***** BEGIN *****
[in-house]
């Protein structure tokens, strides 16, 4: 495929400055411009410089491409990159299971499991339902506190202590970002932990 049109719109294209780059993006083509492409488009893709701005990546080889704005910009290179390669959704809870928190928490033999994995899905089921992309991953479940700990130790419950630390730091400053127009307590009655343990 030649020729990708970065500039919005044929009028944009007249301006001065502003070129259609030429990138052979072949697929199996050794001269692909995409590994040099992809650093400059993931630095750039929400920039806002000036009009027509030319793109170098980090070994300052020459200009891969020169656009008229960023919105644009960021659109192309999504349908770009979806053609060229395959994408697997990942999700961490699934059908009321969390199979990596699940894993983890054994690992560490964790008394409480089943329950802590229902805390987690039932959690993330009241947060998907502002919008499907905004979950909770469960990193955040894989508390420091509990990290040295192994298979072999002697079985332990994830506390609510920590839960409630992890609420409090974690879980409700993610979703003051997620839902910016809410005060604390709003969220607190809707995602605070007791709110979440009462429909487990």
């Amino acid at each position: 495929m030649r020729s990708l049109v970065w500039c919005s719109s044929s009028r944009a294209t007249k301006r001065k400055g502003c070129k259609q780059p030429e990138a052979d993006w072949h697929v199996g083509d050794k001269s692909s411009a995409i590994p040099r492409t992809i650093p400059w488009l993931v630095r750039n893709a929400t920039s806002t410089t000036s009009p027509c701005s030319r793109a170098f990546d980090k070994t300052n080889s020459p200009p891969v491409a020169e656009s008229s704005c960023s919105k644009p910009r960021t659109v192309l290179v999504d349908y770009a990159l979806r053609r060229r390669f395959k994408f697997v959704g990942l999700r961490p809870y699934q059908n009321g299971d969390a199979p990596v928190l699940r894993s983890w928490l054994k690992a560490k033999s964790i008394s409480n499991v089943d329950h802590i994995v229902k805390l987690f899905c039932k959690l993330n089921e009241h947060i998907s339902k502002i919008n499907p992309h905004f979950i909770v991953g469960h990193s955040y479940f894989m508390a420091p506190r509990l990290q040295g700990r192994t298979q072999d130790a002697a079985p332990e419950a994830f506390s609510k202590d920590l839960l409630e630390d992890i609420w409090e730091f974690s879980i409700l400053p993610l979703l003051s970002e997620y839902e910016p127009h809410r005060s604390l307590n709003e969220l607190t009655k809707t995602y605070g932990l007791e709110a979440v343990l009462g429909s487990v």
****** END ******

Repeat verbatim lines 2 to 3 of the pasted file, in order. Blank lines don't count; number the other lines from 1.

């Protein structure tokens, strides 16, 4: 495929400055411009410089491409990159299971499991339902506190202590970002932990 049109719109294209780059993006083509492409488009893709701005990546080889704005910009290179390669959704809870928190928490033999994995899905089921992309991953479940700990130790419950630390730091400053127009307590009655343990 030649020729990708970065500039919005044929009028944009007249301006001065502003070129259609030429990138052979072949697929199996050794001269692909995409590994040099992809650093400059993931630095750039929400920039806002000036009009027509030319793109170098980090070994300052020459200009891969020169656009008229960023919105644009960021659109192309999504349908770009979806053609060229395959994408697997990942999700961490699934059908009321969390199979990596699940894993983890054994690992560490964790008394409480089943329950802590229902805390987690039932959690993330009241947060998907502002919008499907905004979950909770469960990193955040894989508390420091509990990290040295192994298979072999002697079985332990994830506390609510920590839960409630992890609420409090974690879980409700993610979703003051997620839902910016809410005060604390709003969220607190809707995602605070007791709110979440009462429909487990």
């Amino acid at each position: 495929m030649r020729s990708l049109v970065w500039c919005s719109s044929s009028r944009a294209t007249k301006r001065k400055g502003c070129k259609q780059p030429e990138a052979d993006w072949h697929v199996g083509d050794k001269s692909s411009a995409i590994p040099r492409t992809i650093p400059w488009l993931v630095r750039n893709a929400t920039s806002t410089t000036s009009p027509c701005s030319r793109a170098f990546d980090k070994t300052n080889s020459p200009p891969v491409a020169e656009s008229s704005c960023s919105k644009p910009r960021t659109v192309l290179v999504d349908y770009a990159l979806r053609r060229r390669f395959k994408f697997v959704g990942l999700r961490p809870y699934q059908n009321g299971d969390a199979p990596v928190l699940r894993s983890w928490l054994k690992a560490k033999s964790i008394s409480n499991v089943d329950h802590i994995v229902k805390l987690f899905c039932k959690l993330n089921e009241h947060i998907s339902k502002i919008n499907p992309h905004f979950i909770v991953g469960h990193s955040y479940f894989m508390a420091p506190r509990l990290q040295g700990r192994t298979q072999d130790a002697a079985p332990e419950a994830f506390s609510k202590d920590l839960l409630e630390d992890i609420w409090e730091f974690s879980i409700l400053p993610l979703l003051s970002e997620y839902e910016p127009h809410r005060s604390l307590n709003e969220l607190t009655k809707t995602y605070g932990l007791e709110a979440v343990l009462g429909s487990v």